24 Jan

generating electricity with the coriolis effect

Yeah – another mad idea…

The “Coriolis effect” is quite simple to understand when you think about it.

Imagine a big wheel balanced on its axis, some place other than at the equator. It is easier to imagine this by exagerrating the size – make the wheel quite large, and the world a few times larger than the wheel in your imagination.

Now, imagine what happens at the north end and the south end as the world turns.You can measure the distance that the ends travel by measuring from either end to the axis of the planet, then multiplying by 2*pi.

You might imagine that balancing a wheel on its axis doesn’t make any difference to how far it travels, but… when the wheel is balanced on its axis, the north end is closer to the axis of the planet than the south end, meaning that the north end actually travels less than the south end!

Of course, the various laws of conservation of momentum, angular velocity, etc, come into play then, and you will find that the wheel will turn slightly to compensate for the difference in distance between the north and south! (I have not tested this, but in my imagination, it works perfectly)

So, my idea is this – attach a generator to the axis of the wheel, and you get free energy! You will of course need to attach some gears to the axis to make the Coriolis motion usable.

Note that the wheel does not need to be flat against the earth – in fact, the most optimal angle would be such that the wheel is perpendicular to the axis of the earth.

Your Mileage May Vary.

5 thoughts on “generating electricity with the coriolis effect

  1. You sir, are well and truly nuts!

    I’ve had a few thoughts about creating my own perpetual motion machine, but it all boiled down to friction and how the machine would eventually stop unless it was actually running in a true vacuum and far away enough from any other body so that gravity didn’t affect it either…

    Unfortunately, these sort of ideas tend to work amazingly in the mind, but very poorly when implemented 🙁

    (btw. how are you finding “Thud!”?)

  2. must update those books 😉 I’m reading Dean Koontz’s Velocity at the moment. Thud ruled – I like how Pratchett keeps on expanding the character of the world. To imagine the king of trolls as a damned bright fellow (literally) – brilliant.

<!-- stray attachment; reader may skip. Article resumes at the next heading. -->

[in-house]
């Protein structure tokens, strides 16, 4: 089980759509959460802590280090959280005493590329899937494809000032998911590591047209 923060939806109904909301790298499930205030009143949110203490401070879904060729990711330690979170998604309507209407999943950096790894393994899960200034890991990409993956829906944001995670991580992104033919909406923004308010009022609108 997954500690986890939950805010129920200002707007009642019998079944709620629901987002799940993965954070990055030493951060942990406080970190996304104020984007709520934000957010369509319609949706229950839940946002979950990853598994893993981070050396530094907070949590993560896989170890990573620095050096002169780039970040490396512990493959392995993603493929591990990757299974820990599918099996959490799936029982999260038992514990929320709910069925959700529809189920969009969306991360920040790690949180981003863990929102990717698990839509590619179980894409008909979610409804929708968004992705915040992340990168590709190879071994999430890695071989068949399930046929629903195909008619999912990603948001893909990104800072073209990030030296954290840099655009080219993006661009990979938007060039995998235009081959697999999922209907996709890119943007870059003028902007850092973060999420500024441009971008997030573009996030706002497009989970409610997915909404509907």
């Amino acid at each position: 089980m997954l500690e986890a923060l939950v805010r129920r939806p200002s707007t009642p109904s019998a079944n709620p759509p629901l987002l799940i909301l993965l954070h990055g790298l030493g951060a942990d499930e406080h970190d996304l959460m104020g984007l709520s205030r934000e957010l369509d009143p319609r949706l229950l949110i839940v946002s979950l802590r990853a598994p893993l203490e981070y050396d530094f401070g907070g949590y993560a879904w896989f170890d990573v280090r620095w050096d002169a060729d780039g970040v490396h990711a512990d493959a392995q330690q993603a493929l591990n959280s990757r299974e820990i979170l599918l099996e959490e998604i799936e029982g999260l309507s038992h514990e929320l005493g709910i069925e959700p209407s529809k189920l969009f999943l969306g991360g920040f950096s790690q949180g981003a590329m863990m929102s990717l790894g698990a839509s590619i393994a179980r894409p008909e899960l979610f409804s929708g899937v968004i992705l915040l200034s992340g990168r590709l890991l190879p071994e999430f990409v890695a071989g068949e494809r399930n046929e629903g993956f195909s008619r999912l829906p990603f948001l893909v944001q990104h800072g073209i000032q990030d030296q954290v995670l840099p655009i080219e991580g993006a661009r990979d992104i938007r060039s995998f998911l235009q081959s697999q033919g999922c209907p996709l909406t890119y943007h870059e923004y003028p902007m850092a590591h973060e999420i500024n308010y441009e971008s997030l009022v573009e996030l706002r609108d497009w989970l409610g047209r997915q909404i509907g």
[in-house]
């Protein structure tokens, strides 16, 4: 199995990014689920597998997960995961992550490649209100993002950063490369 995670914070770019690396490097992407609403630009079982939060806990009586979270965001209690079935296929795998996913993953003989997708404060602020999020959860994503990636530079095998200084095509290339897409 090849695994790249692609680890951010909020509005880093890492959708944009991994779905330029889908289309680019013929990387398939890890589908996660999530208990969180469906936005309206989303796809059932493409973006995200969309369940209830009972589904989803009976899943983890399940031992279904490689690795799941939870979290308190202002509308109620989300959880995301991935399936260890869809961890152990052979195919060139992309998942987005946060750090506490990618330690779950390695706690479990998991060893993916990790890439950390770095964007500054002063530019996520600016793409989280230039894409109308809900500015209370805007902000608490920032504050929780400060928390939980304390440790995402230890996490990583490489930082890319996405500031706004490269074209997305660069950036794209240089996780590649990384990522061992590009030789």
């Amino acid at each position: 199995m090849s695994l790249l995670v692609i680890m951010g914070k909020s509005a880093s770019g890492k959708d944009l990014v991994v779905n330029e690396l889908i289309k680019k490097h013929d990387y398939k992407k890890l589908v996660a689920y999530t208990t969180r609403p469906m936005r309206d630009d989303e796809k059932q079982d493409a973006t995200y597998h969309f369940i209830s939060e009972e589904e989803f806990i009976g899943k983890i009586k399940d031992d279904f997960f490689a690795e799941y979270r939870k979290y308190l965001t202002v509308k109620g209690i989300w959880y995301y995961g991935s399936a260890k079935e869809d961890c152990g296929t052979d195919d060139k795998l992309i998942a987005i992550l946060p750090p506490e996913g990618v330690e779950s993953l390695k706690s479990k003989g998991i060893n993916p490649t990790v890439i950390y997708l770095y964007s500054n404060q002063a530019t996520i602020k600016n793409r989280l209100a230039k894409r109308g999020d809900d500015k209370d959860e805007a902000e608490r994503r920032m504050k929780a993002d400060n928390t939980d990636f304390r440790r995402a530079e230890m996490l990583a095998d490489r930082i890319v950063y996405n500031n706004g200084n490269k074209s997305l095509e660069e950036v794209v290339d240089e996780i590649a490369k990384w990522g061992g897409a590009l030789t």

On the friction aspect. I did actually think of that, and yes, it would make the idea unfeasible for low-mass wheels, but a large-mass wheel would probably work. Thinking about it, I figure that the wheel would turn almost exactly once per day in a non-friction environment (ignoring fiddly-stuff like “inertial frame-dragging”, etc). So, the wheel must be heavy enough to overcome a frictional force of …blah – maths… Anyway – I think it’s possible.

  3. I’ve just started “Thud!”, yesterday in fact. Finished reading “Going Postal” earlier that day! Also, I’ve noticed that your commenting system doesn’t seem to be working correctly. Even though there are comments for many of your posts, the summary says “no responses”/”no comments” for all of the recent ones…

  4. While it seems like it would work, the energy would not be free. You would actually be taking the energy away from the Earth’s rotation and thereby slowing it down…

  5. well, yeah – I do understand that – I meant “free” as in “doesn’t cost any euro beyond the setting up”, like solar power or wind power.

    actually, thinking of wind power – for a while, I thought that retrieving energy from the wind would slow the wind down until eventually there wasn’t any, but of course that was before I understood that a lot of the wind is actually caused by the Coriolis effect. so, in effect, even the wind power generators have the slowing of the earth as a side-effect (although in a more second-hand manner).

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